Saturday, November 6, 2010

breakfast tostada

Made these breakfast tostadas yesterday.  Delicious.  Fuck!  Excuse me for a moment...take this time to think about the things you will do wrong today: use a shovel instead of a rake to move wet leaves; drive a car with a cup of coffee on the hood; make a tent out of propane: I am back.  Had to run inside and take care of some business.  Right.  My thoughts about variations on Mexican themes: I used to be anti-fusion, still am, really, hate the fusion movement in cooking because, honestly, the dishes usually end up being violations against good taste.  Not that the food tastes bad, but really, what's the point of stuffing Korean BBQ into a four tortilla?  Or Mexican ravioli?  Just satisfy yourself with making a good tamale.   Just eat your BBQ and get on with it.

Really, I shouldn't be against fusion.  I mean, I understand how the world of food goes round and round.  Cultures share, steal, dominate, push their agendas onto other cultures, trade, borrow, and so forth, and food changes with time.  We eat whatever foods are available, and our diets are a consequence of our situation, our station, our location in time and on the planet.  Still, this fusion movement reminds me of someone who has read Darwin, but someone who has misunderstood evolution.  Foods and food cultures change as they will, not as we will them to.  Some fusion chefs just push too hard.  The audiences love it.  Some people want to ram Tibetan foods into pierogi.  Tibetan pierogi.  Whatever.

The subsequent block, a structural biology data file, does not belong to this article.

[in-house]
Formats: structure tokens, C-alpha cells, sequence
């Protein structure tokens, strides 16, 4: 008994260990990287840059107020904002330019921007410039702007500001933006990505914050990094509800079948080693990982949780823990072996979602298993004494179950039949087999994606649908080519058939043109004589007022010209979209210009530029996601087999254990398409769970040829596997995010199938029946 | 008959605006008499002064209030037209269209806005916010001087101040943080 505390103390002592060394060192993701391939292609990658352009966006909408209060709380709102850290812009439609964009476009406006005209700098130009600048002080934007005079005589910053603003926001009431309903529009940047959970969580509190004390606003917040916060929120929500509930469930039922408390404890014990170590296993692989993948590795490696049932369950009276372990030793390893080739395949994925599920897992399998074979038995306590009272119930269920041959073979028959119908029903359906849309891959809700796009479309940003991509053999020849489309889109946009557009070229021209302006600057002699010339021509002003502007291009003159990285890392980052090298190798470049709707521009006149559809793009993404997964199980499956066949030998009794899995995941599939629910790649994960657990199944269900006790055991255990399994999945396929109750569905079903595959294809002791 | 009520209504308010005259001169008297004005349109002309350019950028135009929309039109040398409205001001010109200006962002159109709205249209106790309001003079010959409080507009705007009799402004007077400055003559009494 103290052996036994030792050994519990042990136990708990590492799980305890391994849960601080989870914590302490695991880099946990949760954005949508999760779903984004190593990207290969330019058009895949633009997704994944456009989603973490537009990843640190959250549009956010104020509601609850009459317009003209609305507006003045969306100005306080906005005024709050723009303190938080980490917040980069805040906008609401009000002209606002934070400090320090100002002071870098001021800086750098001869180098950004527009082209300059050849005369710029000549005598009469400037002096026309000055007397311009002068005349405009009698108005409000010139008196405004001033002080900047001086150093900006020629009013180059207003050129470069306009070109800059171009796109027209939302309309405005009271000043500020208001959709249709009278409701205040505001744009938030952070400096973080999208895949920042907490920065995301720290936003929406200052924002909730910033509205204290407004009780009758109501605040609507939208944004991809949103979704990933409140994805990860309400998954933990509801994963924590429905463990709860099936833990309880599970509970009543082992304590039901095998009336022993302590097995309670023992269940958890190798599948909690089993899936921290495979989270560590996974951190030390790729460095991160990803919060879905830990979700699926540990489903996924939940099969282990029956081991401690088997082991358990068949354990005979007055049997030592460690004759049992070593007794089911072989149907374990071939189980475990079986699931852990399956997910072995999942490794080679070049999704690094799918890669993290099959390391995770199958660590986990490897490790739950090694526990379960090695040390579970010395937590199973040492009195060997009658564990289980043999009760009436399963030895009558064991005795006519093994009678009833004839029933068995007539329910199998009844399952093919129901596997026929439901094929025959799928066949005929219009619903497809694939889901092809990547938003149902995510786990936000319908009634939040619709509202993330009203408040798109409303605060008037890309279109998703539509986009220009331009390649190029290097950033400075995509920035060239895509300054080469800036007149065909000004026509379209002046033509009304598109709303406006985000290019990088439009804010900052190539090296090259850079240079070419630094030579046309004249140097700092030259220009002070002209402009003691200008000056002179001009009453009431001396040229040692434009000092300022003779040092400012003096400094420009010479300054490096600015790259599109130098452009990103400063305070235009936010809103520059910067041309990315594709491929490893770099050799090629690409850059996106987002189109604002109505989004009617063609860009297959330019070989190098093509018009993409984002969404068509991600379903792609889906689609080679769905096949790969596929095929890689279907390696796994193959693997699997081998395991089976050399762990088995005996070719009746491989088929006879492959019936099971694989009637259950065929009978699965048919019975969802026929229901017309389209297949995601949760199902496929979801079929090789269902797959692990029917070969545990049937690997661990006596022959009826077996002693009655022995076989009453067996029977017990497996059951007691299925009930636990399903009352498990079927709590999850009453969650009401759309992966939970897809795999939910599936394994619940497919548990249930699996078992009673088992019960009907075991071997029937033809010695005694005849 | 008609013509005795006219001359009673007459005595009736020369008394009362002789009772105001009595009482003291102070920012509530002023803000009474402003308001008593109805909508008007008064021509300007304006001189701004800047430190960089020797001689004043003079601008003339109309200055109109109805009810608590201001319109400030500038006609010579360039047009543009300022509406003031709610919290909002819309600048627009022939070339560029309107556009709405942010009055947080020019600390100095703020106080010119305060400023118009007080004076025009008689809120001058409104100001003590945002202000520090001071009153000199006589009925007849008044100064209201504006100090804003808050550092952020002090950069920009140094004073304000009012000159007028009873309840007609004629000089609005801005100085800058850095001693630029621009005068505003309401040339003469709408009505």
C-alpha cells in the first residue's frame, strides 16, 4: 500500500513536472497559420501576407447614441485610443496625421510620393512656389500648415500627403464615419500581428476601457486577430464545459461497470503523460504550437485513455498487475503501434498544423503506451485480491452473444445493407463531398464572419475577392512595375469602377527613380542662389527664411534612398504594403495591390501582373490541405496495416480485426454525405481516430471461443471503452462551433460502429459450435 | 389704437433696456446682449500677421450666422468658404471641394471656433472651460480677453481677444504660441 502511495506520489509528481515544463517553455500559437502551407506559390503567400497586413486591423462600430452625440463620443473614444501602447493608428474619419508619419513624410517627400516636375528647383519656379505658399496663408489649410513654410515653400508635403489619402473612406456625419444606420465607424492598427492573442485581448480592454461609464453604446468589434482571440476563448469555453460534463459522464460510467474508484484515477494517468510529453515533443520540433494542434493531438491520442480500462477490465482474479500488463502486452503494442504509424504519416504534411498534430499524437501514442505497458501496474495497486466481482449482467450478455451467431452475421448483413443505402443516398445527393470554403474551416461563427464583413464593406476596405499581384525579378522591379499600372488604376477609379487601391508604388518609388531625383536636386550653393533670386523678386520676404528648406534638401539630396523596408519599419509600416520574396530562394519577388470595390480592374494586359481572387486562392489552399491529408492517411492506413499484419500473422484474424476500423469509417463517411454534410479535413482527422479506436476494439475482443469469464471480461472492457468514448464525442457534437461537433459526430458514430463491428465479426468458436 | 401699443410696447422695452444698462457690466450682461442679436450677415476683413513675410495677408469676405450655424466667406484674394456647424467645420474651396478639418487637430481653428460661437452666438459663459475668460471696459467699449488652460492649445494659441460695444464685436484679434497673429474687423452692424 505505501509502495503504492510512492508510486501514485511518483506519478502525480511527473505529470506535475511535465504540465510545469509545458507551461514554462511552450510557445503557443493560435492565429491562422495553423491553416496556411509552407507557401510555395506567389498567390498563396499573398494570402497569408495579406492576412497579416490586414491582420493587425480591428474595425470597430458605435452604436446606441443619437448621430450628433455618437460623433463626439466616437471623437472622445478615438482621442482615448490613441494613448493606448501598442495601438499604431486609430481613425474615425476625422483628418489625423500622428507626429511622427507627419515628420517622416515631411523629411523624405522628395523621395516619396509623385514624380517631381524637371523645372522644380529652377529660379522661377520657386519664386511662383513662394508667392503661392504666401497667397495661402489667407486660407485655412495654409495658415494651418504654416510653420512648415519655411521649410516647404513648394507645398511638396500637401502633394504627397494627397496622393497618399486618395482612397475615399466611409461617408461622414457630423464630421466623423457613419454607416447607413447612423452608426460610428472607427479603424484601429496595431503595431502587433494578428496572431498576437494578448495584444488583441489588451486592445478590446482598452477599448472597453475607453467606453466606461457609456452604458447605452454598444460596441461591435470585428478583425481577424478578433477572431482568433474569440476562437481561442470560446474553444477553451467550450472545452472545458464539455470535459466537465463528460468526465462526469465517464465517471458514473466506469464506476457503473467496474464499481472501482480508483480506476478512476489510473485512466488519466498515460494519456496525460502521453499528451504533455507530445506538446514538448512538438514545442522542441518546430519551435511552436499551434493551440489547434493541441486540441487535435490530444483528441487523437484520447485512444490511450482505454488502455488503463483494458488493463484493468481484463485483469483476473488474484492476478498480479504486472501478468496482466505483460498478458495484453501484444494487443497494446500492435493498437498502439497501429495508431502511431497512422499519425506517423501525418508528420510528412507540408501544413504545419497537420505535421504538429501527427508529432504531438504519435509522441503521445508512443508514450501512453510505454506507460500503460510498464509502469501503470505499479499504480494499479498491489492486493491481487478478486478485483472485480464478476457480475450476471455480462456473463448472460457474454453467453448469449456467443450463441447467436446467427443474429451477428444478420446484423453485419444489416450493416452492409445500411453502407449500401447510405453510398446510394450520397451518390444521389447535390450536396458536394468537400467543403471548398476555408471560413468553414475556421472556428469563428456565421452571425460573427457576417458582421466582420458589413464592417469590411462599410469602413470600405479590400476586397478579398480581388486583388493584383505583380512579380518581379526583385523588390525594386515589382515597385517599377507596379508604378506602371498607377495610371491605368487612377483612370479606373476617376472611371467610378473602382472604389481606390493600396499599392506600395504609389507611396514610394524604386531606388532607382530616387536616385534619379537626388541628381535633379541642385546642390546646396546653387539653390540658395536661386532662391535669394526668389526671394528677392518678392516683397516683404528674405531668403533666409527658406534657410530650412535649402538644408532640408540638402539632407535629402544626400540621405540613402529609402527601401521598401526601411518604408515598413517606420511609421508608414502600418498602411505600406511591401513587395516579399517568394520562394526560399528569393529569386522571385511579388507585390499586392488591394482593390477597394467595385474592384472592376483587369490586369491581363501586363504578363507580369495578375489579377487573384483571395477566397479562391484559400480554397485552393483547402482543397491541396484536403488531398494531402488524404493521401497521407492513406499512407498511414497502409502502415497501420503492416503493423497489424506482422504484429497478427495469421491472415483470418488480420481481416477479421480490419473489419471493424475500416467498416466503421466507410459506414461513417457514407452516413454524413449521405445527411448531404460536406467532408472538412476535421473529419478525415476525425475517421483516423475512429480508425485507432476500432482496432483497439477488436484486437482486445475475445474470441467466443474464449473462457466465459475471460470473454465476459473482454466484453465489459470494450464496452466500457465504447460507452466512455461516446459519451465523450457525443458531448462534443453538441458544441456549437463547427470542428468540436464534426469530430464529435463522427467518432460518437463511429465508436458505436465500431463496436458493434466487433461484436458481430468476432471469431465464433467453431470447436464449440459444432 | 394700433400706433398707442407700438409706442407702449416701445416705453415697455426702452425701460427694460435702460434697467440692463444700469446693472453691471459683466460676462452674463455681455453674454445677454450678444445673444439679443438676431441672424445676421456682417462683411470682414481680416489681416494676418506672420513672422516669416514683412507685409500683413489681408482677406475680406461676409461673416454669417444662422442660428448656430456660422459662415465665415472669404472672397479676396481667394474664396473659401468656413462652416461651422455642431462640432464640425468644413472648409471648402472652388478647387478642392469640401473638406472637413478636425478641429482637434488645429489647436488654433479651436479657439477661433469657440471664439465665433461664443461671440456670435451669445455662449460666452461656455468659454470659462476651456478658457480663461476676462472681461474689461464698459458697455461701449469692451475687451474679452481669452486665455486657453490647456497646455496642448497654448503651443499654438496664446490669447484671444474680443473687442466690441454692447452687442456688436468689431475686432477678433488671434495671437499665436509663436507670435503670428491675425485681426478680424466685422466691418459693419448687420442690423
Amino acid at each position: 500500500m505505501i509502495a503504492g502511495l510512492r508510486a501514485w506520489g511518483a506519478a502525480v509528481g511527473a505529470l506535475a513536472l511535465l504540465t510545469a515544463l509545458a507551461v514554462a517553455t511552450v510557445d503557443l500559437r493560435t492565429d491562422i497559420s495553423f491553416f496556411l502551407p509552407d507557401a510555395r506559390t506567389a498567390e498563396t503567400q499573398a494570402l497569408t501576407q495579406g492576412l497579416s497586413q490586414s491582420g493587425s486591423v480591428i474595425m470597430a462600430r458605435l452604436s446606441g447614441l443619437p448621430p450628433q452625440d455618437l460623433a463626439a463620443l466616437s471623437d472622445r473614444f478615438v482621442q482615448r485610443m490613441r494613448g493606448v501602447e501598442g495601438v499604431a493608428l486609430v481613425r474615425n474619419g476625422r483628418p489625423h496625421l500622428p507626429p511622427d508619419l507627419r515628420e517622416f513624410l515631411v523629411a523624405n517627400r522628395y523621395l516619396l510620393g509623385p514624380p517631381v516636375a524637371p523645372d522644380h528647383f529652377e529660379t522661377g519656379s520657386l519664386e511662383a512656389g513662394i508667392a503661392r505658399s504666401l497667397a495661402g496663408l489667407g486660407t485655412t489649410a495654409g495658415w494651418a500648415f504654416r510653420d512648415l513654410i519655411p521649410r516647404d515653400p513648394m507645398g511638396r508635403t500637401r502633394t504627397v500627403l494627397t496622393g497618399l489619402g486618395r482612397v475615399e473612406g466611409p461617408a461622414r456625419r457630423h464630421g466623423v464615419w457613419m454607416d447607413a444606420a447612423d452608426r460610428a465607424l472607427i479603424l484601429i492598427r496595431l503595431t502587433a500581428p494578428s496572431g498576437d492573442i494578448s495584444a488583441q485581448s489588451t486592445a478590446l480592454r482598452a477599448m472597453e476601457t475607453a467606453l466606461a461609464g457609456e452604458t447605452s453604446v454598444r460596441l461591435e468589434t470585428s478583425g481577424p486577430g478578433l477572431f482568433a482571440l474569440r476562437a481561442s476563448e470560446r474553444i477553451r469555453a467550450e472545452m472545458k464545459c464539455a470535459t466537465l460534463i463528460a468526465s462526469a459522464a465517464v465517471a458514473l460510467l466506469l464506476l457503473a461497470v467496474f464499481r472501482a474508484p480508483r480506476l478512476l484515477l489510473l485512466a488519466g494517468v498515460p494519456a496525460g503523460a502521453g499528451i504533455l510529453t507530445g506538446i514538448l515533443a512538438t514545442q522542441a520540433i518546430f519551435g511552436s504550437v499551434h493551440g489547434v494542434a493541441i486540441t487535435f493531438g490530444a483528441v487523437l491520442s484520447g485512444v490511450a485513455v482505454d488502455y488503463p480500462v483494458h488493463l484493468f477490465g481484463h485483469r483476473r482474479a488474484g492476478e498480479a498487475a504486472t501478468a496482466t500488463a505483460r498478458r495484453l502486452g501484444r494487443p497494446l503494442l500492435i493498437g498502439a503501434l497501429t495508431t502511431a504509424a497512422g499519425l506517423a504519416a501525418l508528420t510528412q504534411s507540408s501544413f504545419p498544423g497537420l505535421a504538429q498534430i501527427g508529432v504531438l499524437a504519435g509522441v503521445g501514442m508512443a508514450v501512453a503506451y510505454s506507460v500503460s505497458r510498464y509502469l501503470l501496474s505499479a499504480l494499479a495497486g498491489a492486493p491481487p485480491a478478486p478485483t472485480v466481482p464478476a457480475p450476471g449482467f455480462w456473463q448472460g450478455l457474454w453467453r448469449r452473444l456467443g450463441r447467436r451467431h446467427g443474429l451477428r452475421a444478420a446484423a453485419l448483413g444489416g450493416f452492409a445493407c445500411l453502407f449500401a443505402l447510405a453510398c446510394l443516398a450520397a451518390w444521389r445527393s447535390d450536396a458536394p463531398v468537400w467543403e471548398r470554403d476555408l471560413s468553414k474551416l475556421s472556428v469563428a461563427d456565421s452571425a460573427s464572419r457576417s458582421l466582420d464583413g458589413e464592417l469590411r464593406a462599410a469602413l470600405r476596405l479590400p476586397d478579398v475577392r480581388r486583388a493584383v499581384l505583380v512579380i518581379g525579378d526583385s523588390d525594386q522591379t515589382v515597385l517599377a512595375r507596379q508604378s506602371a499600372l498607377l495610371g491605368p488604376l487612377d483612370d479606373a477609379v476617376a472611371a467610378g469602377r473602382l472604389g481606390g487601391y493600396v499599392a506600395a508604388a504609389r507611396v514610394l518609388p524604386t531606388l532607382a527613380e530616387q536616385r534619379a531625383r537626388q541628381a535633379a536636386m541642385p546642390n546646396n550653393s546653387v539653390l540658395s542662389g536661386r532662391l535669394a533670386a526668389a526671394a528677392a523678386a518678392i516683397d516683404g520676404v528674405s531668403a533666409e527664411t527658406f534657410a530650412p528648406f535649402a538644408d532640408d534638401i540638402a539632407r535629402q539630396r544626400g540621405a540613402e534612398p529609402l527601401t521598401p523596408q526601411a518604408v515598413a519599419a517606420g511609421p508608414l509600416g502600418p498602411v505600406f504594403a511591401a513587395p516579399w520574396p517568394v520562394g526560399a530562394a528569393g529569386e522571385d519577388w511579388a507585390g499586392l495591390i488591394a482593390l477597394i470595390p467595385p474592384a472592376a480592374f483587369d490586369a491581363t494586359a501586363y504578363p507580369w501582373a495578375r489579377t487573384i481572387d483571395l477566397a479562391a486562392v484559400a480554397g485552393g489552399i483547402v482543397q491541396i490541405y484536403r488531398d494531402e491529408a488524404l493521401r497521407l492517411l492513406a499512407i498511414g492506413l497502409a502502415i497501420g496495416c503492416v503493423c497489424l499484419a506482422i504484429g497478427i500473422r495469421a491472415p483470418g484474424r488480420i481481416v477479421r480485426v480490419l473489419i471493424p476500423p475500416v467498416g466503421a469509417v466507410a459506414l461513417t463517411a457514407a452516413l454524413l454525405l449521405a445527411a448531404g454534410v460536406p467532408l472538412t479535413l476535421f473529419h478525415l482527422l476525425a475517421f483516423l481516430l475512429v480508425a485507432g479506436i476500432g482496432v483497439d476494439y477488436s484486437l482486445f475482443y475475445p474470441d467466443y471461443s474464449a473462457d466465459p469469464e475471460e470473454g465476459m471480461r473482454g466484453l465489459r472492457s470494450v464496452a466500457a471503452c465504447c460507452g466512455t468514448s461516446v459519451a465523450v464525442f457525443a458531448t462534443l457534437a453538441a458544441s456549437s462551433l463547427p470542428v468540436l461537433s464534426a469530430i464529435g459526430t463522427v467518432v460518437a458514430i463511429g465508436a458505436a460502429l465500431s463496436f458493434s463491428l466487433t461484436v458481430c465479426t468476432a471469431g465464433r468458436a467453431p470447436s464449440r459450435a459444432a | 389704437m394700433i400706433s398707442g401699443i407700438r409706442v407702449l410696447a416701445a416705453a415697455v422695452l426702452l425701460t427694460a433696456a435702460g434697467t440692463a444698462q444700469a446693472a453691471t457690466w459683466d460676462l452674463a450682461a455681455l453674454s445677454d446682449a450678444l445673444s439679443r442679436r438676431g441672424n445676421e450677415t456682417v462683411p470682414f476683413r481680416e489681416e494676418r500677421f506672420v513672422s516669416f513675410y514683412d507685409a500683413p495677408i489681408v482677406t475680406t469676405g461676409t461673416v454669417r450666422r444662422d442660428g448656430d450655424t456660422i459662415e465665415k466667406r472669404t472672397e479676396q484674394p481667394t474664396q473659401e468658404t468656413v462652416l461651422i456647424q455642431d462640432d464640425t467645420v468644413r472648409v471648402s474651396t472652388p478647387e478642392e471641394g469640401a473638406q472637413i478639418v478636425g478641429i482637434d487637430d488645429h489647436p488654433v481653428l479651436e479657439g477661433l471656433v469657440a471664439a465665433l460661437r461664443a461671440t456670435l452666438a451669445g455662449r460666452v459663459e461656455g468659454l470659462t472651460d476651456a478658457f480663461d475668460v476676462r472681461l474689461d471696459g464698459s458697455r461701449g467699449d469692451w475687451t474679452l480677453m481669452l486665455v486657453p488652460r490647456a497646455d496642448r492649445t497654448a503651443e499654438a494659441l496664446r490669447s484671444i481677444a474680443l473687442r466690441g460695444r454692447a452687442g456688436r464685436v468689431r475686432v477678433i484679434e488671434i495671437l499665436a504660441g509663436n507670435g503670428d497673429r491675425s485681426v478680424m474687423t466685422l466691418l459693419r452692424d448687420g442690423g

If break these breakfast tostadas down into their component parts, it becomes pretty obvious that I have not reinvented the tostada; in fact, this is a pretty traditional tostada, whatever that means: deep fried, stone-ground yellow corn tortilla (CRUNCH!), mashed up beans (with lots of added fat; I used butter, not traditional lard), cheese, scrambled egg (wanted runny yolks, fucked up), and sauteed KALE.  It's really only the kale that pushes this recipe into a somewhat new-ish terrain.  I don't know how big Mexicans are on kale.  Not that big, I imagine.  Small on kale.   

1 comment:

Anonymous said...

Tibetan pierogi=momos.